Lady Snowblood has enough filmmaking technique going for it to make it a good watch on its own, and attention to the use of color as part of its thematic expression is just part of it. Red is obviously a large feature in the film, and not just because of the severed hands and blood-splattered faces. After several flashbacks to Yuki’s birth, red light spills into the night, coloring the snow crimson. The women in the prison at her birth are all dressed in red, the floor of the palace in the finale is red, the kimono of the daughter of one of her targets is red; the symbolism is obvious. She is born to blood, which is said as much “poor child, you were born to vengeance,” and it is in red where the story ends. She can never escape it…READ more Horror Curated NOW!

Ro’s Recs : Review Cabinet of Curiosities Episodes 3-5

Greetings Horror Addicts! I’m back with my review of episodes 3-5 in Guillermo Del Toro’s Cabinet of Curiosities, now showing on Netflix. These three are the strongest so far, but I have yet to watch the final two. Read on for the titillating details…

Episode 3: Autopsy

This episode plays with time a bit, just enough to make the viewer discombobulated, which is exactly where the director wants you. I don’t want to go too deeply into this one because the twist at the end made it my favorite so far. It’s gory, it’s gruesome (like the title indicates, you see pretty much the entire autopsy process), it’s heartbreaking, and it’s so good. From the night sky in the opening shots to the walls of the mine, to the relationship between the coroner and sheriff…every single shot, every frame, is crucial to the story, and the less you know going in, the better. F. Murray Abraham and Glynn Turman are the crotchety old professionals you want leading you on the journey. “This is one of those nightmare specials. The kind you never get to the bottom of.” Because that bottom is…well, you just watch it. The story was written by Michael Shea and adapted by David S. Goyer, who brought us The Dark Knight and Batman Begins, and that same feeling of helplessness, as if no matter what course you take you’ll never win, is present in this story in droves. It was directed by David Prior.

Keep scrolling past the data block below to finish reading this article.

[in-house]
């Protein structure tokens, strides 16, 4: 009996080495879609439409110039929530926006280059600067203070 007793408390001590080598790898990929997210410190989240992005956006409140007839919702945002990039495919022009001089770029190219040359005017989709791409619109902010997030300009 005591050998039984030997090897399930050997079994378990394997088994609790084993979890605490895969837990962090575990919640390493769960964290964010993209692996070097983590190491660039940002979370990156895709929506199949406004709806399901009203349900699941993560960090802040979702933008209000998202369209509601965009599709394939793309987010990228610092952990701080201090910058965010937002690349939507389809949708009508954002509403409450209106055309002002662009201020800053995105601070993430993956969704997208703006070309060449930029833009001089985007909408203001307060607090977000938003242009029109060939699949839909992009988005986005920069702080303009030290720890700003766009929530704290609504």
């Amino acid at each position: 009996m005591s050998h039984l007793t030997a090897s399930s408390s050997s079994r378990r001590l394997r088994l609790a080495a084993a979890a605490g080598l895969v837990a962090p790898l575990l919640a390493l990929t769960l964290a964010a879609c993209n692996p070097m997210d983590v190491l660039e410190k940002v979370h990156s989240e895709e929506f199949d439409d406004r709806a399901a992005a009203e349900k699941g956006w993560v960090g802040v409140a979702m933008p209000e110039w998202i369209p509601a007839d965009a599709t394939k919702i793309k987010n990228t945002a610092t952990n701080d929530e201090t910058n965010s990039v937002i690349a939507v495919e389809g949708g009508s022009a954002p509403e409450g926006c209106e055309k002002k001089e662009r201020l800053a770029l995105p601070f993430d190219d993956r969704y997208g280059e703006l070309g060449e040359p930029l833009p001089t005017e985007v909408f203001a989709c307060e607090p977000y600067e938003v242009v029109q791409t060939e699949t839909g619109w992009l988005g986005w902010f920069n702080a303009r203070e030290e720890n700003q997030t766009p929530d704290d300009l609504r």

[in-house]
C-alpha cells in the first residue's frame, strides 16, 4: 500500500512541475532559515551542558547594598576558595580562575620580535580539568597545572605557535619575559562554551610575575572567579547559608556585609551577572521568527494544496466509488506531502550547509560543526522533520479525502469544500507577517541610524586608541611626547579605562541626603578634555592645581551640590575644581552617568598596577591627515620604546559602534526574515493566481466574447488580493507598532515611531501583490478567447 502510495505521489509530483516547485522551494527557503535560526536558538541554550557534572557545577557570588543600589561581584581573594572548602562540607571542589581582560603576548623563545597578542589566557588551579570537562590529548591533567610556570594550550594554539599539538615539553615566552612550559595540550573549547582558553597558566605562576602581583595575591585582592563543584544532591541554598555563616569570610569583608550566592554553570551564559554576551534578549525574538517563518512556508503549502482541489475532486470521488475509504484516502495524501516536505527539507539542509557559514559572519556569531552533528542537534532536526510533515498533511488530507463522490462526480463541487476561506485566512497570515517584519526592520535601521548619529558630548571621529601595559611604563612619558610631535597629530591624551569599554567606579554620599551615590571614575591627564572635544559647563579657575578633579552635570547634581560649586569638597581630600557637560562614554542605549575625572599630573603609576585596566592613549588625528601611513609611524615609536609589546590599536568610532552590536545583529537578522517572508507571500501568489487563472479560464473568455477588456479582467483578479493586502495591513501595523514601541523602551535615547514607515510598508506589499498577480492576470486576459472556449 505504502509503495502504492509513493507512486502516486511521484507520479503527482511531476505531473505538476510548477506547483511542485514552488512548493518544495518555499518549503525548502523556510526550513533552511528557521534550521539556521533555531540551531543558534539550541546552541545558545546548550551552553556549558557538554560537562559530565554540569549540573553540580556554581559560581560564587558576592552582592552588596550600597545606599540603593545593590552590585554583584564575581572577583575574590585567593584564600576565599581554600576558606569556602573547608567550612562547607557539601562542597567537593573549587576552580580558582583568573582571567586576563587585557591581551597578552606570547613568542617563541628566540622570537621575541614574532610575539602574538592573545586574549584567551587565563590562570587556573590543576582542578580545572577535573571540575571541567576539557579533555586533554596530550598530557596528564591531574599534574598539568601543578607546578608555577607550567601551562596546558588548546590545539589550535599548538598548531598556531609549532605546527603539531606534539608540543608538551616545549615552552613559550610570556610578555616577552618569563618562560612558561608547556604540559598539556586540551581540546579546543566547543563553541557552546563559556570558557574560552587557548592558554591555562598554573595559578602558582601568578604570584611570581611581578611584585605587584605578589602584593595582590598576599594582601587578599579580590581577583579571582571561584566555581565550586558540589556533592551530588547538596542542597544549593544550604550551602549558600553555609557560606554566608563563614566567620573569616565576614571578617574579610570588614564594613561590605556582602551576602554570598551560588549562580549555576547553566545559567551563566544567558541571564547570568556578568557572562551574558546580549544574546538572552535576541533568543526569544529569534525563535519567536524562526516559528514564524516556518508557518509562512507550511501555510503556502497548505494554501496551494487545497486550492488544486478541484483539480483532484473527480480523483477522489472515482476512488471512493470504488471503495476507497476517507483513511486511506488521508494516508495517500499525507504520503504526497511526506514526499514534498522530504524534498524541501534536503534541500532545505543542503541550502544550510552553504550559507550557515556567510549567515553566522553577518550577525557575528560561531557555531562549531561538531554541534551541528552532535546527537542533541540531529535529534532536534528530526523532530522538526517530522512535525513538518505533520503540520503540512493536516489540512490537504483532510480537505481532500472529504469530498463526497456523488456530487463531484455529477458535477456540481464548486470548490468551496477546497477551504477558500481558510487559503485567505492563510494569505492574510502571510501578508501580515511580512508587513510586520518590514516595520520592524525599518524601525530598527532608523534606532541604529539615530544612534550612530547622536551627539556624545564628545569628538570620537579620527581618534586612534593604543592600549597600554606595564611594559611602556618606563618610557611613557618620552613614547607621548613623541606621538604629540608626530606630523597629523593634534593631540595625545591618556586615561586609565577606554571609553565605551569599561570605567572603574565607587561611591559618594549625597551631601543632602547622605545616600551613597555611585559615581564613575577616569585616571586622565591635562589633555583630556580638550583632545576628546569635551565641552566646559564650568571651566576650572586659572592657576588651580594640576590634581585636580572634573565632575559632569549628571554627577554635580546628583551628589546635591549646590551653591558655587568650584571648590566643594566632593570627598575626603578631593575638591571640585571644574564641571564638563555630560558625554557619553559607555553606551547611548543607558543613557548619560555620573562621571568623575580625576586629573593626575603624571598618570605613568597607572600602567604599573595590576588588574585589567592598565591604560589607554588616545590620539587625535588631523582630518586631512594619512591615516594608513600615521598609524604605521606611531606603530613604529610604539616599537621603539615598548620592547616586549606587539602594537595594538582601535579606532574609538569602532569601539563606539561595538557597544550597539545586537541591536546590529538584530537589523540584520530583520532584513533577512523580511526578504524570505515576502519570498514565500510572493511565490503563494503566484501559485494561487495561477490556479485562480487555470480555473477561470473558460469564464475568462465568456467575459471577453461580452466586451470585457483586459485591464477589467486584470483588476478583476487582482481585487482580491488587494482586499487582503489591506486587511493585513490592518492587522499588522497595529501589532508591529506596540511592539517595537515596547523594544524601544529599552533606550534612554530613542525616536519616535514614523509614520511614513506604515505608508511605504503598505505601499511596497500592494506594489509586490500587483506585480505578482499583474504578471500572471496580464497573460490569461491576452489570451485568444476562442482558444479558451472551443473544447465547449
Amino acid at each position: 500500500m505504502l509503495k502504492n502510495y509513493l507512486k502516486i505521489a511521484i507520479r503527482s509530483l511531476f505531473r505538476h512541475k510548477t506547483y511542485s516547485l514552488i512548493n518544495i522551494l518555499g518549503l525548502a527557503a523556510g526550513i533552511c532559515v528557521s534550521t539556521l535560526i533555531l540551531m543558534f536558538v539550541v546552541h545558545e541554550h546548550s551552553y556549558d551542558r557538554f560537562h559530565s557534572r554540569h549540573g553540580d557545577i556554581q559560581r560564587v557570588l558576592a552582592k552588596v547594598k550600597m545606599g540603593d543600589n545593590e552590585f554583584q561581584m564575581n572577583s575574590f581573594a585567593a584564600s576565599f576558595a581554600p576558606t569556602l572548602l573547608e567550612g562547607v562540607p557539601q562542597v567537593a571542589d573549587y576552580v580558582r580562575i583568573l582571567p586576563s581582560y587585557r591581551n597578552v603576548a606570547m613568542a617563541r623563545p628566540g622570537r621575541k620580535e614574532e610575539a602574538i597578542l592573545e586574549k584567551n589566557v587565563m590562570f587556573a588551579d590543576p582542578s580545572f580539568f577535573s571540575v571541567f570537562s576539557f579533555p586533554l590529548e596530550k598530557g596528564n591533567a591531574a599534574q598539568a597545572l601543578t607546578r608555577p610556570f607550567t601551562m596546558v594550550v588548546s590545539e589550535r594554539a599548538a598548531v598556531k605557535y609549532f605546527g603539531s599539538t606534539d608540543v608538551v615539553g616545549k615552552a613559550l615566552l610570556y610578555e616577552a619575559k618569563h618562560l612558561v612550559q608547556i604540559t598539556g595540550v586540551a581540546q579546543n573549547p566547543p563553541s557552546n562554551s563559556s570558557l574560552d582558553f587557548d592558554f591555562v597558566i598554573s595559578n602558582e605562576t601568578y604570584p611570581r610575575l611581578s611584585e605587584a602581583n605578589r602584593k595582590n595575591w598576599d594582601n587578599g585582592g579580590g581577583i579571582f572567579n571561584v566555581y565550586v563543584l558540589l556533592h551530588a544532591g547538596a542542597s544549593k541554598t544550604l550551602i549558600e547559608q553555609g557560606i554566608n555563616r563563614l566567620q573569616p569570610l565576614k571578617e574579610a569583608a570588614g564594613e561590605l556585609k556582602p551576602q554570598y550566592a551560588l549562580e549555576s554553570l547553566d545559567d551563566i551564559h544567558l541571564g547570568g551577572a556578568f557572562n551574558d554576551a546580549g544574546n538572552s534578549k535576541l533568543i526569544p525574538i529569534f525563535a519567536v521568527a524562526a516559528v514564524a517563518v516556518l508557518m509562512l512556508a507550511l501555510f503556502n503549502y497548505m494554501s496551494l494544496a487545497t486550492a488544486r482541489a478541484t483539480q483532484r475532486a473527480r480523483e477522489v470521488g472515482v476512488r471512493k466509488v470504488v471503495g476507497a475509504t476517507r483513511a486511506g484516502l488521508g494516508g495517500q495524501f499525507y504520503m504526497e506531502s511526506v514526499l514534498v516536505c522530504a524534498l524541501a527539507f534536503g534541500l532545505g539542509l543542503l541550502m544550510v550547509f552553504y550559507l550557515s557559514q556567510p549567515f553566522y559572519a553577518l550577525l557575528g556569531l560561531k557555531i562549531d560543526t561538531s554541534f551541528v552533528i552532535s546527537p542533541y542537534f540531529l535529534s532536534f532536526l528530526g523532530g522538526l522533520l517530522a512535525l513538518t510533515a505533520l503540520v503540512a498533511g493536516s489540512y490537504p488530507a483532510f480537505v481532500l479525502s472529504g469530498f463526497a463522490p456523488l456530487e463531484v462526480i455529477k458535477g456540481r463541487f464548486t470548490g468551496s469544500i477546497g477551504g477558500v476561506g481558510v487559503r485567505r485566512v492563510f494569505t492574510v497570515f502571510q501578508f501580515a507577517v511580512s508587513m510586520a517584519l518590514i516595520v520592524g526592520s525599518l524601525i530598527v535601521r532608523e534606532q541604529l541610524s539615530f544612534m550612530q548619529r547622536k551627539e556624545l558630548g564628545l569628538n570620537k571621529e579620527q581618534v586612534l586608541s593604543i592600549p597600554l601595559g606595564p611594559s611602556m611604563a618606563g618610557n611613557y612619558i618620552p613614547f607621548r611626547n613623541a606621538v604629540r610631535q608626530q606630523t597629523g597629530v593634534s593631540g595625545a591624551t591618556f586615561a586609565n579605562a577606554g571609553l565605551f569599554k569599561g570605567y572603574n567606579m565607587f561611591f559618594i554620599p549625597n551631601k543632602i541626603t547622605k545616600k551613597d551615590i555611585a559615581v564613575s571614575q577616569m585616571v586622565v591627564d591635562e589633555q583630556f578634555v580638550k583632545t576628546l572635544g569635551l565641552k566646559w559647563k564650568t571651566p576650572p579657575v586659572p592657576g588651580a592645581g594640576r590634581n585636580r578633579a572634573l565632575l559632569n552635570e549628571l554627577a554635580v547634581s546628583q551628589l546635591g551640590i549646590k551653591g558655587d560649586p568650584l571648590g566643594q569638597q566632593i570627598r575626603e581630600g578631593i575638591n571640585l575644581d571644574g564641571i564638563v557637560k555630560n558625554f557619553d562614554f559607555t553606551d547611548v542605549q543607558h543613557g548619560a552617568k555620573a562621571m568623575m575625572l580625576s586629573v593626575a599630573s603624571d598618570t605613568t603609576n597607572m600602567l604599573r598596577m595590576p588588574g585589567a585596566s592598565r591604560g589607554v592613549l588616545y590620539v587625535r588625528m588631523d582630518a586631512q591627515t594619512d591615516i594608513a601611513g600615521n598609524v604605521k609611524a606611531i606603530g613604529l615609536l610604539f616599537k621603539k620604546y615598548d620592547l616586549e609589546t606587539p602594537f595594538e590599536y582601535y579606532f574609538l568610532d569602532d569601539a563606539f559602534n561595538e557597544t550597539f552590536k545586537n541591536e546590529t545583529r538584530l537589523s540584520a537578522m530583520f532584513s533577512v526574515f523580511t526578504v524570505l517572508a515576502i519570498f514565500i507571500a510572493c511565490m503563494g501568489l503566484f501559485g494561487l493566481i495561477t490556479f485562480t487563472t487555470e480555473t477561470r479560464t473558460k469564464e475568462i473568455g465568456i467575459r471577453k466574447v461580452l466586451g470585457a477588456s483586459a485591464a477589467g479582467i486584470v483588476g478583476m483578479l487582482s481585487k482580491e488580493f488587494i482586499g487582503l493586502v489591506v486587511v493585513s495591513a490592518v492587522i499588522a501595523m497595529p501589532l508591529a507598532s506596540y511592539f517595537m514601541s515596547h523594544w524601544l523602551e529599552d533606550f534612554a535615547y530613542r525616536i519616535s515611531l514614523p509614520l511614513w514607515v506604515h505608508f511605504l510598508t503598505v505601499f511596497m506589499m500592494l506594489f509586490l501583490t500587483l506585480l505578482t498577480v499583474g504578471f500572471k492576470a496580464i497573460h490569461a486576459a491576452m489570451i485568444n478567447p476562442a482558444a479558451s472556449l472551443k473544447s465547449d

Episode 4: The Outside

This segment examines one of my most prevalent nightmares: the pressure women put on themselves to be youthful and beautiful forever. I gave up the chase for youth and beauty years ago, but our heroine, Stacey, longs so desperately to fit in that she begins to be manipulated by a sinister force…or does she? Is it her own desire to be accepted by the attractive, popular women at work that leads her down a path toward self-destruction? Or is there truly a being tempting her from her very own TV screen. Actress Kate Micucci is stellar as misfit Stacey, and Martin Starr is the partner most folks would be grateful for. After watching this episode, you’ll want to turn off the TV and say “no, thank you” to that body lotion gift set your aunt tries to pawn off on you this holiday season. There is a particularly painful scene where poor Stacey attempts to fit in only to fail epically which makes us sympathetic to her plight, but that sympathy doesn’t last…The ending is manic, and the episode leaves me pondering misogyny, vanity, and the line between self-love and self-hate.

Episode 5: Pickman’s Model

This episode is based on a story from H.P. Lovecraft. It is visually stunning, deliciously tense, and it will have you gasping and yelling at your screen “no! No! Don’t do it! Don’t look!” An art student becomes disturbed by a classmate’s creations, and this sets off a chain of events that will eventually lead to destruction, loss, and madness. I was particularly excited to see Crispin Glover portraying yet another creepy character. I swear he never ages, and I’m not just referring to the aging in this particular story. Glover is truly gifted in roles such as this. But actor Ben Barnes as William Thurber has our utmost sympathy as he sees what others ignore. This episode also has me wondering who was responsible for the sets in this series because some of the houses are absolutely incredible, this one included! 

I’ll be back soon with my thoughts on the remainder of the episodes. I must add, as your musical guide here at Horror Addicts, that there is a soundtrack that has some particularly groovy tunes on it. Here’s a link for you to check out. Any favorites? I’d love to hear your thoughts on the show as well as the musical choices. For now, Stay Tuned…

The Walking Dead: A Finale but Not the End of the Road: Review by Megan Starrak

 

On November 20, 2022, The Walking Dead aired its finale and shuffled off into television history. The show was based on a successful comic book series authored by Robert Kirkman. Kirkman’s inspiration for creating the comics was director/filmmaker George A. Romero who directed The Night of the Living Dead movies that focused on a zombie apocalypse.